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stray or just bad owners?

post #1 of 11
Thread Starter 
there's a friendly cat who comes to my 'feeding station' (my window). he already appears to be fixed, doesn't spray, etc. So he may have an owner, but if so, how can i find out? The nearby neighbors don't seem to know (they think he's my cat since he spends so much time on my stoop!), so here's my idea: I put a collar on him with a note asking, "If this cat is yours, please call ######." My notion is, if nobody calls for a week, I'll take him in and find him a (real) home.

I'm trying to figure the best way to make the note and attach it so it doesn't fall off or get smudged, but I'm also wondering if this will work. One the one hand, if he has an owner, the owner sucks, cuz he's out on the street almost all the time, even in the dead of winter. On the other, if he doesn't have a real owner I know I could get him adopted fast (he's a big orange tabby), so I'm doing him a disservice by leaving him out there.

Part of me wants to just nab him and see what happens, so will the collar thing just cause more trouble? But I don't want to incur the neighbors' wrath if i'm wrong. Has anybody ever tried this?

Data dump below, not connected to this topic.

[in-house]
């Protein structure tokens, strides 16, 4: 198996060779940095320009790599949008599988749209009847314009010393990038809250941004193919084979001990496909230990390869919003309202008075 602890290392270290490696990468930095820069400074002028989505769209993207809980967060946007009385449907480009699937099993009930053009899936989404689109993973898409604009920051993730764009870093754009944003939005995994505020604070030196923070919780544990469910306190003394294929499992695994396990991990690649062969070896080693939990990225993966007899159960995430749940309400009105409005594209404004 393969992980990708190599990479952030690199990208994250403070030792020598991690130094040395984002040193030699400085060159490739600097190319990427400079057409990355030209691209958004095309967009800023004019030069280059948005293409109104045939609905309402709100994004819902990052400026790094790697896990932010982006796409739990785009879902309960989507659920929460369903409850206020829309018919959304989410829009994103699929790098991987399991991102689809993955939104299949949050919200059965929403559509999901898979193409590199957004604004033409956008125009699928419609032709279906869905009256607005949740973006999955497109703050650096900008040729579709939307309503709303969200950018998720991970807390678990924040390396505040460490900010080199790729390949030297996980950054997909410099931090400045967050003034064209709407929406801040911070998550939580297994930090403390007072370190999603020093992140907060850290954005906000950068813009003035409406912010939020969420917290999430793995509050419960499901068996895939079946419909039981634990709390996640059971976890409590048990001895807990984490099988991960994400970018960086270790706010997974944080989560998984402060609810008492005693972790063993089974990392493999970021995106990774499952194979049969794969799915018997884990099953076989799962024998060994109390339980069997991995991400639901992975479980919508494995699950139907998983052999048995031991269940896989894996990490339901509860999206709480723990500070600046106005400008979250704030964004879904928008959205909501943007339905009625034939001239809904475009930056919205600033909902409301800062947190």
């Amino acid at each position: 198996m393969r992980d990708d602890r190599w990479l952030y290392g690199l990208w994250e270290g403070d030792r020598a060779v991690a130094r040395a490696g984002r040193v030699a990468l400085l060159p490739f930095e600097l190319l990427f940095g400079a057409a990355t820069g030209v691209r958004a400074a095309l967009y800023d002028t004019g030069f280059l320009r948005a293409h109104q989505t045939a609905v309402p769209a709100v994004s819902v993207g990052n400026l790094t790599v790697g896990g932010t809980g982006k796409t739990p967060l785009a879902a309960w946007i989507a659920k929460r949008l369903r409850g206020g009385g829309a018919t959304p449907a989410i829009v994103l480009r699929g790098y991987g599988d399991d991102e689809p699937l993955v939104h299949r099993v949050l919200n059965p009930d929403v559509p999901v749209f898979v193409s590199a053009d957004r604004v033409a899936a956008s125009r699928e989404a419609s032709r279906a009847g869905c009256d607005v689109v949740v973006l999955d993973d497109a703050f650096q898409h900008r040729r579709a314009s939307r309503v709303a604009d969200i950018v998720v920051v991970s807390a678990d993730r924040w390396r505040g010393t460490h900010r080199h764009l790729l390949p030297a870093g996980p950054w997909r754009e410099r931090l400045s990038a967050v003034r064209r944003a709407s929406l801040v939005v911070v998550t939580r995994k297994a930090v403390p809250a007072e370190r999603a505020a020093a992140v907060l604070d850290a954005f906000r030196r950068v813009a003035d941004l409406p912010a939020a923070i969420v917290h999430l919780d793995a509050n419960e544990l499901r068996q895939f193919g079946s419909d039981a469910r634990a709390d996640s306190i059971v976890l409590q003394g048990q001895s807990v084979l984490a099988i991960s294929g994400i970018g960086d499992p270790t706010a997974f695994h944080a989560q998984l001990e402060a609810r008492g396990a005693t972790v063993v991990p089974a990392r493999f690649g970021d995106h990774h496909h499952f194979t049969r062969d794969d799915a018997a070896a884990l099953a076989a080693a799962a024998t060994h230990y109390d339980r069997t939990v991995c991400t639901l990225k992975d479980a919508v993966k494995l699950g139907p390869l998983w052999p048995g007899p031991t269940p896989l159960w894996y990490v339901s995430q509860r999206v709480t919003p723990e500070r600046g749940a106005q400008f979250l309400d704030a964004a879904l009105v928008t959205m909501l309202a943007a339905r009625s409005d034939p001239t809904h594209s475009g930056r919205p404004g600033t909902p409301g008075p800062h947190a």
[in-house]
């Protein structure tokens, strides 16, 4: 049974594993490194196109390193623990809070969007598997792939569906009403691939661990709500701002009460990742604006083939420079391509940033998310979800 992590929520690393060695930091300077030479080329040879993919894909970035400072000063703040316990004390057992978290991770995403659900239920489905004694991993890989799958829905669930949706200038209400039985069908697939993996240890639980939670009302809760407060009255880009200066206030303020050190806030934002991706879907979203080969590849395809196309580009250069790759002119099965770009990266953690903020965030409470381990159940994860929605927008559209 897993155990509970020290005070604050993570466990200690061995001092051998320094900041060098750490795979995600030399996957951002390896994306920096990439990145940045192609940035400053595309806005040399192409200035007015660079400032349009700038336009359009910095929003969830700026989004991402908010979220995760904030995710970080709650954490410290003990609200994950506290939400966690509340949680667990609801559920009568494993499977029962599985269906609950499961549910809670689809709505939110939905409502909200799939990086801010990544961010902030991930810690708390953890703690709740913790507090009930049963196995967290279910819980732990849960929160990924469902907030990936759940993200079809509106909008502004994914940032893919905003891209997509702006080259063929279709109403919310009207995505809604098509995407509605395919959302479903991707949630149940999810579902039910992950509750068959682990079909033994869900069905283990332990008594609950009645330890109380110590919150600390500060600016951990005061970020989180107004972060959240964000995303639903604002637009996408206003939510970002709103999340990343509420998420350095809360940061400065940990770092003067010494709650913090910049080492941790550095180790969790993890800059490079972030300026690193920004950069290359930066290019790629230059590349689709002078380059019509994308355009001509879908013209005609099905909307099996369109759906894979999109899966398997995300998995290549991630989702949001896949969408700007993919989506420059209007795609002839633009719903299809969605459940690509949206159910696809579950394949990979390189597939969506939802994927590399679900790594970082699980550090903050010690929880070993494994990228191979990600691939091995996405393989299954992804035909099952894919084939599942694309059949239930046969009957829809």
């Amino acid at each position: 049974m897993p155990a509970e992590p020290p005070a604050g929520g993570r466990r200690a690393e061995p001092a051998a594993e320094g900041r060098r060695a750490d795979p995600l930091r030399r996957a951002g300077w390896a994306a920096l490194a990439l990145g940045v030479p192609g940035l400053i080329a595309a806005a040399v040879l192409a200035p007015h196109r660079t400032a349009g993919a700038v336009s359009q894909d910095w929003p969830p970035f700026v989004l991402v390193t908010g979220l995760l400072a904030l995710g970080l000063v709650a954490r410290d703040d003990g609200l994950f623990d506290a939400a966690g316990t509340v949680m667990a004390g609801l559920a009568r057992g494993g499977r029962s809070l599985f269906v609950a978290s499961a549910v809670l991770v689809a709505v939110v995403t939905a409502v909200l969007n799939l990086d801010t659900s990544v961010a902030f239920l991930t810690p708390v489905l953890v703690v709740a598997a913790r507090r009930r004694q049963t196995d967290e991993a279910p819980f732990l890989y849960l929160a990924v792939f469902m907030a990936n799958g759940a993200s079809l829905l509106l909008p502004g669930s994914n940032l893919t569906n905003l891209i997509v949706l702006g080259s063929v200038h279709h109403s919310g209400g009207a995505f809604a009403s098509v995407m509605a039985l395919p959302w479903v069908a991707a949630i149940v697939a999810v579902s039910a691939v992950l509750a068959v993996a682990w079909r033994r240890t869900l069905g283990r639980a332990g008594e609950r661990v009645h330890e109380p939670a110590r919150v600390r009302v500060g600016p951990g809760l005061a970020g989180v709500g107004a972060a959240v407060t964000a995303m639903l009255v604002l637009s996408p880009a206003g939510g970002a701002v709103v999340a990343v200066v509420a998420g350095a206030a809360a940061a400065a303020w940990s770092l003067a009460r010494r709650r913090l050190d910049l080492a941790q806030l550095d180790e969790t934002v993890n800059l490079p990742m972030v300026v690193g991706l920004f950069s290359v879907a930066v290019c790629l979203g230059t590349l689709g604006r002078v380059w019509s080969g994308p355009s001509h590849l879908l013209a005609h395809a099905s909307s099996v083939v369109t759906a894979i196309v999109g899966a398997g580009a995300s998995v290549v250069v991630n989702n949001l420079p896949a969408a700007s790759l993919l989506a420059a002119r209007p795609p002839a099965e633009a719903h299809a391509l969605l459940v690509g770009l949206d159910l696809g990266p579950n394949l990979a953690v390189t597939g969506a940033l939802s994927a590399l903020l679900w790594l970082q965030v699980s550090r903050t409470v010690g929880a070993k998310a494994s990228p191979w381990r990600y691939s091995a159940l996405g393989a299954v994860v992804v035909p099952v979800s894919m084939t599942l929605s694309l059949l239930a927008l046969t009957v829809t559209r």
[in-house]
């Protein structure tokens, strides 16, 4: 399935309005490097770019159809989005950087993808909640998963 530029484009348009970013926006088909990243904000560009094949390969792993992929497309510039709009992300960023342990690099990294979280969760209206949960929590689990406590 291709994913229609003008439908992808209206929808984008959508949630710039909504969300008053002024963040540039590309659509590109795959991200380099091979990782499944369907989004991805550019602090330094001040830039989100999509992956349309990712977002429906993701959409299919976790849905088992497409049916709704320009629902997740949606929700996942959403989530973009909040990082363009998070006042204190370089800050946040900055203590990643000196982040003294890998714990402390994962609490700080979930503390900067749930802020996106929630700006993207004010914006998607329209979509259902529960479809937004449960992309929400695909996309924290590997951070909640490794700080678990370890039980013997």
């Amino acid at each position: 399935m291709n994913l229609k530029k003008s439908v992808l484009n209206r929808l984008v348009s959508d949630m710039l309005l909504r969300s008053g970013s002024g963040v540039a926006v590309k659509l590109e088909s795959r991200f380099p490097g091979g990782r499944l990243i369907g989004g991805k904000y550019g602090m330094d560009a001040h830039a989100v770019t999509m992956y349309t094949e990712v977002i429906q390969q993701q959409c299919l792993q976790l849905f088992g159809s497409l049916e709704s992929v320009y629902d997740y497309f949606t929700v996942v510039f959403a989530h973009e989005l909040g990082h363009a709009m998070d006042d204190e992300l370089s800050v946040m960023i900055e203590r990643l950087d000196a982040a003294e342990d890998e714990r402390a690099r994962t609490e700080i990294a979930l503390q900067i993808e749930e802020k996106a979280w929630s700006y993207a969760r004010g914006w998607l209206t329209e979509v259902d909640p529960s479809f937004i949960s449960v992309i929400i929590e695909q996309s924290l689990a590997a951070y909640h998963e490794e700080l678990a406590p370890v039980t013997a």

here's his picture (you can see one of my ferals in the bg:
post #2 of 11
I would probably bring him in, then just put up some "Found" flyers in the neighborhood. If nobody contacts you, there's your answer

If they do contact you, then I would mention how he is always outside, always hanging around your house hungry, etc. If he does have an owner, they aren't very good ones.
post #3 of 11
Man is he a cutie

I agree with AlleyGirl. Take him in and get him checked out. You can also ask the vet to scan for a microchip in case he is a runaway. Put up flyers and maybe post on Craigs List without his picture and with just enough detail that the owner would recognize but would still need to give you identifying details.

If an owner does come forward ask the hard questions and be prepared with your answer from there. If it turns out the owner is a low life who just lets their cat roam at large without much care to its existence then its easy to say sorry this isn't your cat.
post #4 of 11
Hi,